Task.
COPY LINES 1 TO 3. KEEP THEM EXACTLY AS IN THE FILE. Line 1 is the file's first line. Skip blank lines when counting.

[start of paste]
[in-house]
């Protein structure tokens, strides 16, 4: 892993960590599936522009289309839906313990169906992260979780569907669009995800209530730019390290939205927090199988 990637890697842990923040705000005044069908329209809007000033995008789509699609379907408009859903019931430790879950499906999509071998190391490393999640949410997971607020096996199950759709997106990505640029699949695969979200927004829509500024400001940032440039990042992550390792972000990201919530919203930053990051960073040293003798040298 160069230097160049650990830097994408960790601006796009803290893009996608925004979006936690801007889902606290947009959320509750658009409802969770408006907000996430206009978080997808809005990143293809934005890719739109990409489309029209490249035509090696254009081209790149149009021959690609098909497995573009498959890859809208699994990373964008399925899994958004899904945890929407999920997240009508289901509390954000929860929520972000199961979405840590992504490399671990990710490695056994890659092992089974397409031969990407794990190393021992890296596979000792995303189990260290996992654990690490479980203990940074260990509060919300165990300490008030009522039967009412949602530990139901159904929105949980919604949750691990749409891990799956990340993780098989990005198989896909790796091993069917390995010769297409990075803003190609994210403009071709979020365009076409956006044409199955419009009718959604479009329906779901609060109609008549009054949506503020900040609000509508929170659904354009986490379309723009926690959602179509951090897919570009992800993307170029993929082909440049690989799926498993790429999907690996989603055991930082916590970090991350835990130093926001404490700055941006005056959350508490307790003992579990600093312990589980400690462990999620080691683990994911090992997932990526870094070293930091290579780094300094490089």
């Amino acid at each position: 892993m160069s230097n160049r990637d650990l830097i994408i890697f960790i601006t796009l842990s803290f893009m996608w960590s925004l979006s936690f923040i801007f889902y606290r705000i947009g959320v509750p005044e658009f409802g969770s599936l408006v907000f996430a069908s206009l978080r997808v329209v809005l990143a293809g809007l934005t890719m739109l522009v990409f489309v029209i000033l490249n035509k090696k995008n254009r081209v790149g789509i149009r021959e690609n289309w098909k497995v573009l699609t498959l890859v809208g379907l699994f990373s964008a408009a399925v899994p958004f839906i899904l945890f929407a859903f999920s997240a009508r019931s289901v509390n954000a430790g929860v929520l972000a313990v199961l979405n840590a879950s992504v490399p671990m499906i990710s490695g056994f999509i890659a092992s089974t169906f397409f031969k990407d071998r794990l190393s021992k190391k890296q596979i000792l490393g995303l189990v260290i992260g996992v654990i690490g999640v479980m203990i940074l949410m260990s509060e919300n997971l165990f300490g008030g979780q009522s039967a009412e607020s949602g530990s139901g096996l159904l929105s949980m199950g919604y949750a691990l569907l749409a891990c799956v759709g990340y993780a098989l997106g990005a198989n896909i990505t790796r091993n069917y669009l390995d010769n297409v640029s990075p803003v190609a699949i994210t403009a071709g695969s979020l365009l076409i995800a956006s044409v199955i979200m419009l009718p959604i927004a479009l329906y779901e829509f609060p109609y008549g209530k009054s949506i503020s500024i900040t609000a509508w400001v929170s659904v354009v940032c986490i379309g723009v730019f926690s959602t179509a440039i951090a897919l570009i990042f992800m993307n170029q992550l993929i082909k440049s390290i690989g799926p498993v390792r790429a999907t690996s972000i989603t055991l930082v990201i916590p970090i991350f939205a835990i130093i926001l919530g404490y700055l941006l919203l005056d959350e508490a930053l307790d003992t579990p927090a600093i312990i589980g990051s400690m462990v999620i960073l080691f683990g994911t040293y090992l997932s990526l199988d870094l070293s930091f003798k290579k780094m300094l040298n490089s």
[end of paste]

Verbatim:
[in-house]
């Protein structure tokens, strides 16, 4: 892993960590599936522009289309839906313990169906992260979780569907669009995800209530730019390290939205927090199988 990637890697842990923040705000005044069908329209809007000033995008789509699609379907408009859903019931430790879950499906999509071998190391490393999640949410997971607020096996199950759709997106990505640029699949695969979200927004829509500024400001940032440039990042992550390792972000990201919530919203930053990051960073040293003798040298 160069230097160049650990830097994408960790601006796009803290893009996608925004979006936690801007889902606290947009959320509750658009409802969770408006907000996430206009978080997808809005990143293809934005890719739109990409489309029209490249035509090696254009081209790149149009021959690609098909497995573009498959890859809208699994990373964008399925899994958004899904945890929407999920997240009508289901509390954000929860929520972000199961979405840590992504490399671990990710490695056994890659092992089974397409031969990407794990190393021992890296596979000792995303189990260290996992654990690490479980203990940074260990509060919300165990300490008030009522039967009412949602530990139901159904929105949980919604949750691990749409891990799956990340993780098989990005198989896909790796091993069917390995010769297409990075803003190609994210403009071709979020365009076409956006044409199955419009009718959604479009329906779901609060109609008549009054949506503020900040609000509508929170659904354009986490379309723009926690959602179509951090897919570009992800993307170029993929082909440049690989799926498993790429999907690996989603055991930082916590970090991350835990130093926001404490700055941006005056959350508490307790003992579990600093312990589980400690462990999620080691683990994911090992997932990526870094070293930091290579780094300094490089």
């Amino acid at each position: 892993m160069s230097n160049r990637d650990l830097i994408i890697f960790i601006t796009l842990s803290f893009m996608w960590s925004l979006s936690f923040i801007f889902y606290r705000i947009g959320v509750p005044e658009f409802g969770s599936l408006v907000f996430a069908s206009l978080r997808v329209v809005l990143a293809g809007l934005t890719m739109l522009v990409f489309v029209i000033l490249n035509k090696k995008n254009r081209v790149g789509i149009r021959e690609n289309w098909k497995v573009l699609t498959l890859v809208g379907l699994f990373s964008a408009a399925v899994p958004f839906i899904l945890f929407a859903f999920s997240a009508r019931s289901v509390n954000a430790g929860v929520l972000a313990v199961l979405n840590a879950s992504v490399p671990m499906i990710s490695g056994f999509i890659a092992s089974t169906f397409f031969k990407d071998r794990l190393s021992k190391k890296q596979i000792l490393g995303l189990v260290i992260g996992v654990i690490g999640v479980m203990i940074l949410m260990s509060e919300n997971l165990f300490g008030g979780q009522s039967a009412e607020s949602g530990s139901g096996l159904l929105s949980m199950g919604y949750a691990l569907l749409a891990c799956v759709g990340y993780a098989l997106g990005a198989n896909i990505t790796r091993n069917y669009l390995d010769n297409v640029s990075p803003v190609a699949i994210t403009a071709g695969s979020l365009l076409i995800a956006s044409v199955i979200m419009l009718p959604i927004a479009l329906y779901e829509f609060p109609y008549g209530k009054s949506i503020s500024i900040t609000a509508w400001v929170s659904v354009v940032c986490i379309g723009v730019f926690s959602t179509a440039i951090a897919l570009i990042f992800m993307n170029q992550l993929i082909k440049s390290i690989g799926p498993v390792r790429a999907t690996s972000i989603t055991l930082v990201i916590p970090i991350f939205a835990i130093i926001l919530g404490y700055l941006l919203l005056d959350e508490a930053l307790d003992t579990p927090a600093i312990i589980g990051s400690m462990v999620i960073l080691f683990g994911t040293y090992l997932s990526l199988d870094l070293s930091f003798k290579k780094m300094l040298n490089s």